Advertisement

Doing Zooarchaeology Today and Tomorrow

  • Diane Gifford-Gonzalez
Chapter

Abstract

This brief chapter looks back over zooarchaeology since the author entered it in the early 1970s, noting its remarkable advances in knowledge over this time, as well as some enduring issues of interpretive frameworks, methods, and scale. Considering the case studies that built our current state of knowledge and the cutting edges of new, technologically enhanced methods, the common denominator appears to be a commitment to put in the hours of hard work that zooarchaeological analysis demands.

Keywords

Overview Methodology Actualism Scale 

References

  1. Clarke, D. L. (1973). Archaeology: The loss of innocence. Antiquity, 47(185), 6–18.CrossRefGoogle Scholar
  2. Grayson, D. K. (1981). A critical view of the use of archaeological vertebrates in paleoenvironmental reconstruction. Journal of Ethnobiology, 1(1), 28–38.Google Scholar
  3. Lyman, R. L. (2008). Quantitative paleozoology. Cambridge: Cambridge University Press.Google Scholar
  4. Mayr, E. (1982). The growth of biological thought: Diversity, evolution, and inheritance. Cambridge, MA: Belknap Press.Google Scholar
  5. Morin, E., Ready, E., Boileau, A., Beauval, C., & Coumont, M.-P. (2016). Problems of identification and quantification in archaeozoological analysis, part II: Presentation of an alternative counting method. Journal of Archaeological Method and Theory, 23, 1–36.  https://doi.org/10.1007/s10816-016-9301-3.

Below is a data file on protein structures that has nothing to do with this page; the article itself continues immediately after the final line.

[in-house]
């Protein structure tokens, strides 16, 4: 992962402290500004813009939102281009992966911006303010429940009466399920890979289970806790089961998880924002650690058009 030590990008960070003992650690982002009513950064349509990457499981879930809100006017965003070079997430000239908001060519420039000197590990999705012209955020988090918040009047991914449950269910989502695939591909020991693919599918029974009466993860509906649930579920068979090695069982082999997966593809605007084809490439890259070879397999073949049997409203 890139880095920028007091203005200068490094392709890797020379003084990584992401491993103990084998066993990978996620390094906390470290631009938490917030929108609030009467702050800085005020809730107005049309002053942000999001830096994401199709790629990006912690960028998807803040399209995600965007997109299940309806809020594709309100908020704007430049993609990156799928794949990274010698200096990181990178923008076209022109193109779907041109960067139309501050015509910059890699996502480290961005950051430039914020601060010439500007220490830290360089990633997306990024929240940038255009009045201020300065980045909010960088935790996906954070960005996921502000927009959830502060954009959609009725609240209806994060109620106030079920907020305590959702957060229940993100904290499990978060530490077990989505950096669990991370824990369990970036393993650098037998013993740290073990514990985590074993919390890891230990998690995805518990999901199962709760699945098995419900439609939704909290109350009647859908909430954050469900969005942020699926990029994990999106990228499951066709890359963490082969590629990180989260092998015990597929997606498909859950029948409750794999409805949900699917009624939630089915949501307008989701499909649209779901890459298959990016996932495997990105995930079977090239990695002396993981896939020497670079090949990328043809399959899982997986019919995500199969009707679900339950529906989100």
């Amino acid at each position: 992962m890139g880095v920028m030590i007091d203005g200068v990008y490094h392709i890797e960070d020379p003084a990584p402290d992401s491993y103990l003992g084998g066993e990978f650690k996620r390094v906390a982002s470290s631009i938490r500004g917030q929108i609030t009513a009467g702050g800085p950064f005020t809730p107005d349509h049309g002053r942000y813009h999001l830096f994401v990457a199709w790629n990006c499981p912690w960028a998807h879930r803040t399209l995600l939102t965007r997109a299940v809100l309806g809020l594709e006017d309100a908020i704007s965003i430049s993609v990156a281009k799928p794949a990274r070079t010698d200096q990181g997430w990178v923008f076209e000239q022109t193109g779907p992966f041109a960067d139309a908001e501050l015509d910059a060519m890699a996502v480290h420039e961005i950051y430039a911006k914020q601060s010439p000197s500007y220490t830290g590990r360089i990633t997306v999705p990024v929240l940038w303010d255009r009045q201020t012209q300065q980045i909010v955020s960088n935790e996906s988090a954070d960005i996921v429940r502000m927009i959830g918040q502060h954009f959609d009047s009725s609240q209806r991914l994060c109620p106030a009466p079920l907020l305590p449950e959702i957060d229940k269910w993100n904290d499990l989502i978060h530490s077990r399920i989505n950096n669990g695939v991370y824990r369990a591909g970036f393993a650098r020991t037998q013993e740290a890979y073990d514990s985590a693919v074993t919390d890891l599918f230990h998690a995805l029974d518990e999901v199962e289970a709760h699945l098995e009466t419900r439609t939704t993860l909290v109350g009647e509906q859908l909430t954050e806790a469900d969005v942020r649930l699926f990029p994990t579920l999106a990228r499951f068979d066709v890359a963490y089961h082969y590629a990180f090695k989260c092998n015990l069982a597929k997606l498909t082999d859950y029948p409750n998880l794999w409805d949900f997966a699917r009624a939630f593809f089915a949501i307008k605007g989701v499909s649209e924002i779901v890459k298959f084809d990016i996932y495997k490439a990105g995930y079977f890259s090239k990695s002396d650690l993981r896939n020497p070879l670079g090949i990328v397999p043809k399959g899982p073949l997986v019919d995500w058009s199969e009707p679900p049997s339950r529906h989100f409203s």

6. Stahl, A. B. (2002). Colonial entanglements and the practices of taste: An alternative to logocentric approaches. American Anthropologist, 104(3), 827–845.Google Scholar
  7. Stern, N. (2008). Stratigraphy, depositional environments, and paleolandscape reconstruction in landscape archaeology. In B. David, & J. Thomas (Eds.), Handbook of landscape archaeology (pp. 365–378). Walnut Creek, CA: Left Coast Press.Google Scholar
  8. Terry, R. C. (2007). Inferring predator identity from skeletal damage of small-mammal prey remains. Evolutionary Ecology Research, 9, 199–219.Google Scholar
  9. Terry, R. C. (2008). Modeling the effects of predation, prey cycling, and time averaging on relative abundance in raptor-generated small mammal death assemblages. Palaios, 23(5/6), 402–410.Google Scholar
  10. Wylie, A. (1985). The reaction against analogy. Advances in Archaeological Method and Theory, 8, 63–111.CrossRefGoogle Scholar
  11. Wylie, A. (1989). Archaeological cables and tacking: The implications for practice for Bernstein's “options beyond objectivism and relativism.” Philosophy of the Social Sciences, 19, 1–18.Google Scholar

Copyright information

© Springer International Publishing AG, part of Springer Nature 2018

Authors and Affiliations

  • Diane Gifford-Gonzalez
    • 1
  1. 1.Department of AnthropologyUniversity of CaliforniaSanta CruzUSA

Personalised recommendations